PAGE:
Insomnia can be transient — that is, just occurring for a couple of days — or short-term, lasting for a couple of weeks. If it occurs at least three times a week for longer than one month, it’s classified as chronic insomnia.
Sleep disturbance can be a secondary condition of an illness such as depression or cardiovascular disease, or as a result of physical pain, substance abuse or a side effect to certain medications. It can also be stress-related or due to poor sleeping habits (known as ‘sleep hygiene’). Other sleep disorders, which need medical attention, include narcolepsy, restless legs syndrome (an overwhelming urge to move your legs) and sleep apnoea.
Insomnia may manifest itself as a difficulty going off to sleep, constant waking throughout the night, or waking early in the morning and being unable to get back to sleep. As we age, sleep problems can increase. Older people commonly suffer from insomnia as a reaction to physical pain or as a side effect of medication or illness.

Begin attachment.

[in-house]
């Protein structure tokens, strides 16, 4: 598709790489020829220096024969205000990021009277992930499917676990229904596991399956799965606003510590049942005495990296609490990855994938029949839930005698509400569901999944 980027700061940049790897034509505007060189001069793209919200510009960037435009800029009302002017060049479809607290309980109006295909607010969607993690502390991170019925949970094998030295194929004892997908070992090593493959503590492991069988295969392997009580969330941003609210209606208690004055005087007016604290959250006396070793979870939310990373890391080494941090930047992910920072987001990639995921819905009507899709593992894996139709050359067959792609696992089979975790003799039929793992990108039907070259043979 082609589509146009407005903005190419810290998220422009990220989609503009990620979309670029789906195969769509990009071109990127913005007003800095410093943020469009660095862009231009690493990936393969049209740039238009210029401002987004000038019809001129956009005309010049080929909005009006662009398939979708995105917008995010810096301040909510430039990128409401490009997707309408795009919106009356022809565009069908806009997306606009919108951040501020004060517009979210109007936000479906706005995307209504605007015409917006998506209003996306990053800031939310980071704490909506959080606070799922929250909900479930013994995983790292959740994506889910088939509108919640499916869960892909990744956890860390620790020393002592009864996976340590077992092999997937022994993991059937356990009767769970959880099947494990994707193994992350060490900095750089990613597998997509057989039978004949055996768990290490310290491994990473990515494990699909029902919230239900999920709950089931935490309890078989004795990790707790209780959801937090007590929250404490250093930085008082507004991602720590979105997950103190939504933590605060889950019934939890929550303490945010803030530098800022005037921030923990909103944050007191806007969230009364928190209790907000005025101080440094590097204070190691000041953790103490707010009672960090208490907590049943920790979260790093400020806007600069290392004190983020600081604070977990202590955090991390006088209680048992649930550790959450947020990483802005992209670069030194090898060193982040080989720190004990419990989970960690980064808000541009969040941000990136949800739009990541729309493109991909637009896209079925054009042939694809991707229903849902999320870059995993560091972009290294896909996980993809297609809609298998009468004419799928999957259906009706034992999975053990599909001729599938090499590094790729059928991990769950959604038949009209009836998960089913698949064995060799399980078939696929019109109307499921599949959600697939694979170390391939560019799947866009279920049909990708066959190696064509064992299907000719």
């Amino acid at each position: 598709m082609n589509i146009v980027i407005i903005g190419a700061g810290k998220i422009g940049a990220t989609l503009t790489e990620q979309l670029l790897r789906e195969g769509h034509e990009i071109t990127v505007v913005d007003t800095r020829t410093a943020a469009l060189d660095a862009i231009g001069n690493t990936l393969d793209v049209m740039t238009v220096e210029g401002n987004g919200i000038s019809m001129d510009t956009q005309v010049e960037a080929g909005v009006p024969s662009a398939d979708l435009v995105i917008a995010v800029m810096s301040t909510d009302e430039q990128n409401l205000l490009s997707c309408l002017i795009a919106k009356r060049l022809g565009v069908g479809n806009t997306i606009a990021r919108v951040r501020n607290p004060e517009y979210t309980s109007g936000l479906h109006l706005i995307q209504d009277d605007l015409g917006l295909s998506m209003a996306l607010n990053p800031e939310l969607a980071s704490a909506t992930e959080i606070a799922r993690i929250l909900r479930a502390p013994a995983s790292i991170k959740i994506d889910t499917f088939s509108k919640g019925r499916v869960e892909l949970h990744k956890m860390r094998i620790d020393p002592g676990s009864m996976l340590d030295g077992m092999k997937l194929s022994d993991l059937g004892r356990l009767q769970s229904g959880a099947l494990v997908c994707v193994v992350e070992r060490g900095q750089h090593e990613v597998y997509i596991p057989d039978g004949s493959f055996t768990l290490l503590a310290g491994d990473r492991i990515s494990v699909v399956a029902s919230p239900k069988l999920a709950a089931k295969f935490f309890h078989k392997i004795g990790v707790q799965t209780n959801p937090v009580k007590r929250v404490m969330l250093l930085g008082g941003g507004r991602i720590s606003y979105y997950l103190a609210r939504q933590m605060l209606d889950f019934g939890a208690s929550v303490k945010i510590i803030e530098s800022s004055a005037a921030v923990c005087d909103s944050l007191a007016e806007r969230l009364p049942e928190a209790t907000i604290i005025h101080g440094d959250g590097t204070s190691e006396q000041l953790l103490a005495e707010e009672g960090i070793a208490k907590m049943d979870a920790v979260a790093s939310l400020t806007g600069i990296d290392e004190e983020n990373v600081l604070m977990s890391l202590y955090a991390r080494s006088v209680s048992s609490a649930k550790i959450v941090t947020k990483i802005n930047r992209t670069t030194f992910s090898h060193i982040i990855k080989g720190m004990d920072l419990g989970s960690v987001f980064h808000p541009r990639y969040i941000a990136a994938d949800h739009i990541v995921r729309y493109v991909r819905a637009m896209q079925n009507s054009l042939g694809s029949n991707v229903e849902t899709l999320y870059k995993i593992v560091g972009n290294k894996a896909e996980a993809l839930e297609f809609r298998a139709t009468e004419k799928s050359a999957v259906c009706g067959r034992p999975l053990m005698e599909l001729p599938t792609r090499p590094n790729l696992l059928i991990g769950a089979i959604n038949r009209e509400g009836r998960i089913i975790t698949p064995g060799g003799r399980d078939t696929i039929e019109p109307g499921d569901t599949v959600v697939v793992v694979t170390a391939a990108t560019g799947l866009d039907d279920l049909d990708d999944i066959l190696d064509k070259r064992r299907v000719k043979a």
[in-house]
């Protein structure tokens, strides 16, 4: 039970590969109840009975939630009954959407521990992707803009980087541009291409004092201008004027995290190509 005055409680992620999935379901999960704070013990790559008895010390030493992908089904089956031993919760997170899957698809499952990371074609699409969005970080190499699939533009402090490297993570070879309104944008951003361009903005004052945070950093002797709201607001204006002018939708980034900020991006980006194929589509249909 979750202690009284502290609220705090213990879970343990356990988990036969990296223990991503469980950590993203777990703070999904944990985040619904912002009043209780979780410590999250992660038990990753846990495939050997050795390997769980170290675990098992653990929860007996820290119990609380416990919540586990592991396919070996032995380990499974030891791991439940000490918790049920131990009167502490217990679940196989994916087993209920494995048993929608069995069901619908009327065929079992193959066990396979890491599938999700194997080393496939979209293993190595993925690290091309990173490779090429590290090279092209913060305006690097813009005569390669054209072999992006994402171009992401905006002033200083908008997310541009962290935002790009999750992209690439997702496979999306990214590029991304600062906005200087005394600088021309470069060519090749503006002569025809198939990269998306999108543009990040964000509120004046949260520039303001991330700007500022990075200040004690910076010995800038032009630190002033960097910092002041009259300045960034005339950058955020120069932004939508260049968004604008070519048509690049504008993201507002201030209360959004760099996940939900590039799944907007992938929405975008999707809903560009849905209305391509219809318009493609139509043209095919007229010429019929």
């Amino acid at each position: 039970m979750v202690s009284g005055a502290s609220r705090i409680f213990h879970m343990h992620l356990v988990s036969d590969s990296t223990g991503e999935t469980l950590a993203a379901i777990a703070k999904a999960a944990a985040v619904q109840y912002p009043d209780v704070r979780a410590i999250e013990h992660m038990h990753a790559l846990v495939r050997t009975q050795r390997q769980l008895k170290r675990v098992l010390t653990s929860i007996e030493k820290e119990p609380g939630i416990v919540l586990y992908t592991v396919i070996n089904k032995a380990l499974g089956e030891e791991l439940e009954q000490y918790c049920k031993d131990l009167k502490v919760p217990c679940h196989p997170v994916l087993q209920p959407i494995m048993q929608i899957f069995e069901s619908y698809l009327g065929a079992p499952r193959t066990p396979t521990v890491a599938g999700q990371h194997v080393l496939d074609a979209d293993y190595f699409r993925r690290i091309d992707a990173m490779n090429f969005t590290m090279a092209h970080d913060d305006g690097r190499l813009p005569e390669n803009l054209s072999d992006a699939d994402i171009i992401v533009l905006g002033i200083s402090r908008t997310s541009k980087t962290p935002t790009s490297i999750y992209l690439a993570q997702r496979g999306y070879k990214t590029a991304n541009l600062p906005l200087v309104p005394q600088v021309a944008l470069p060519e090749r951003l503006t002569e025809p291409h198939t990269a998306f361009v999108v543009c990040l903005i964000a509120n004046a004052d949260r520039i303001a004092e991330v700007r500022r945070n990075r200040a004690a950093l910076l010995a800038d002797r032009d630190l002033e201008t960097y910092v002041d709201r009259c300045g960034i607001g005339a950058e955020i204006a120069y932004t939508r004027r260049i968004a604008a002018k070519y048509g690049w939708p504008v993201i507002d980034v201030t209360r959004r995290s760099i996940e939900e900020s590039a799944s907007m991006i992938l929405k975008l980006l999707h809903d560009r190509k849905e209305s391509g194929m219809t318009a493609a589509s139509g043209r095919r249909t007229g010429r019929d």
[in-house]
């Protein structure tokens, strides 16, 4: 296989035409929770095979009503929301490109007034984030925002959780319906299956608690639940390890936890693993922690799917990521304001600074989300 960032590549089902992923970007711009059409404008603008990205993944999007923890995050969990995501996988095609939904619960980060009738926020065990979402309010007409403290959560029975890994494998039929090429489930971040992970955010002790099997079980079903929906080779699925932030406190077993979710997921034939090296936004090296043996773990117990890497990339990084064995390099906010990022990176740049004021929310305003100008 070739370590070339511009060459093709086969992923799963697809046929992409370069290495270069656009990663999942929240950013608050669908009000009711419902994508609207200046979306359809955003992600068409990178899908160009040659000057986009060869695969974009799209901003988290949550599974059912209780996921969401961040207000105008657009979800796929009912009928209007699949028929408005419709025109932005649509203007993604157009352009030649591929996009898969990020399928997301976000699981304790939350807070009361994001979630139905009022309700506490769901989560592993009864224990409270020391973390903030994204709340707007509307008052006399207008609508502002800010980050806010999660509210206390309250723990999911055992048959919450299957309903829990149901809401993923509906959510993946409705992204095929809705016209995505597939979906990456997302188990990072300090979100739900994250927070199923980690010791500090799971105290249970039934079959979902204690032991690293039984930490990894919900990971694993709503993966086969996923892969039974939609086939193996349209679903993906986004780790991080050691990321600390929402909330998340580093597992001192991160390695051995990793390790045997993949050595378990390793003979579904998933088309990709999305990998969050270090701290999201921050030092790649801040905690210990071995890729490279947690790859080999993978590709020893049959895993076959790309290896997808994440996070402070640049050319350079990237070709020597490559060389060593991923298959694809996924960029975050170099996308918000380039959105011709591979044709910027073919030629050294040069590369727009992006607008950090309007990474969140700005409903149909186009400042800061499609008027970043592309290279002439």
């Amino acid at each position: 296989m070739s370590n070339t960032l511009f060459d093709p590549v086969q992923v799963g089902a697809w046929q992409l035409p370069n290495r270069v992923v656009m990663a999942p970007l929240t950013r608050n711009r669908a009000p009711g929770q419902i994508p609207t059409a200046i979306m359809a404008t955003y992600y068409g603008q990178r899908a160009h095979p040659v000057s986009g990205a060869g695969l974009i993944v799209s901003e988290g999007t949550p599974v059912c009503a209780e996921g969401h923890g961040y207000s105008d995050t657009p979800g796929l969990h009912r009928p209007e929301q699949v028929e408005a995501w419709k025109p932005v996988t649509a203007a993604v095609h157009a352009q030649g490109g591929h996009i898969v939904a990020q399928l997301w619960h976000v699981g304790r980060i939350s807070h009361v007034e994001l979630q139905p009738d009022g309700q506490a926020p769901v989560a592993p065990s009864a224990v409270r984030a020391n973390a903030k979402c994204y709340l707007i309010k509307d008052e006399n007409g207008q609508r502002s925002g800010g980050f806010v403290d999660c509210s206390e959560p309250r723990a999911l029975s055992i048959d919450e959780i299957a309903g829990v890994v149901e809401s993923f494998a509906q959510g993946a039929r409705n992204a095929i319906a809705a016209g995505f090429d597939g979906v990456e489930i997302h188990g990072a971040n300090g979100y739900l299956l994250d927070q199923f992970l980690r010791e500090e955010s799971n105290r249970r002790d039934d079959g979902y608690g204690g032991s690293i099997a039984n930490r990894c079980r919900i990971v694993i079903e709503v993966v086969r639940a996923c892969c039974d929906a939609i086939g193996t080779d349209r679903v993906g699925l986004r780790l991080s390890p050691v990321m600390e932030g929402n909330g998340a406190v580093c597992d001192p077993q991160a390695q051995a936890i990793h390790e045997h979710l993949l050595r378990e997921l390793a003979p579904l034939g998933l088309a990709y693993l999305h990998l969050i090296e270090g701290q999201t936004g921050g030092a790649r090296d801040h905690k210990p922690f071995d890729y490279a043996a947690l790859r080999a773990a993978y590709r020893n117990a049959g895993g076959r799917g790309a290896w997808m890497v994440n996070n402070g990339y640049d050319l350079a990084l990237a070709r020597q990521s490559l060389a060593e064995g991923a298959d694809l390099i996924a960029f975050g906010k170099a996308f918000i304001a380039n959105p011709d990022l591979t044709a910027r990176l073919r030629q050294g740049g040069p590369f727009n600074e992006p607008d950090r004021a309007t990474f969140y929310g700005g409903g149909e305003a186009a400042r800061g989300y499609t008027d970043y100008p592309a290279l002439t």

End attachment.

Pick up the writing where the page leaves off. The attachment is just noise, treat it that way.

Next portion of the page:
Setting up a cycle
We’ve all managed to drag ourselves through a day at work after a late night, but having persistent insomnia can be distressing. Experts can paint a picture of how it might come about. Some people may have a vulnerability to insomnia in the first place.
But usually there’s an ‘activating event’ — a stressful situation like moving home or a sick child. Sleep problems start and then the sufferer starts to expect them and to see themselves as an insomniac. They may find evidence as to why they’re not sleeping, put a lot of effort into trying to sleep and try to compensate by spending more time in bed. But then bed becomes a stressful, ‘unsafe’ place to be.
At this point many people rush to the chemist to get some help in a bottle or jar. Possibly fuelled by the fear of becoming addicted to prescribed drugs, many sufferers opt for something ‘natural’.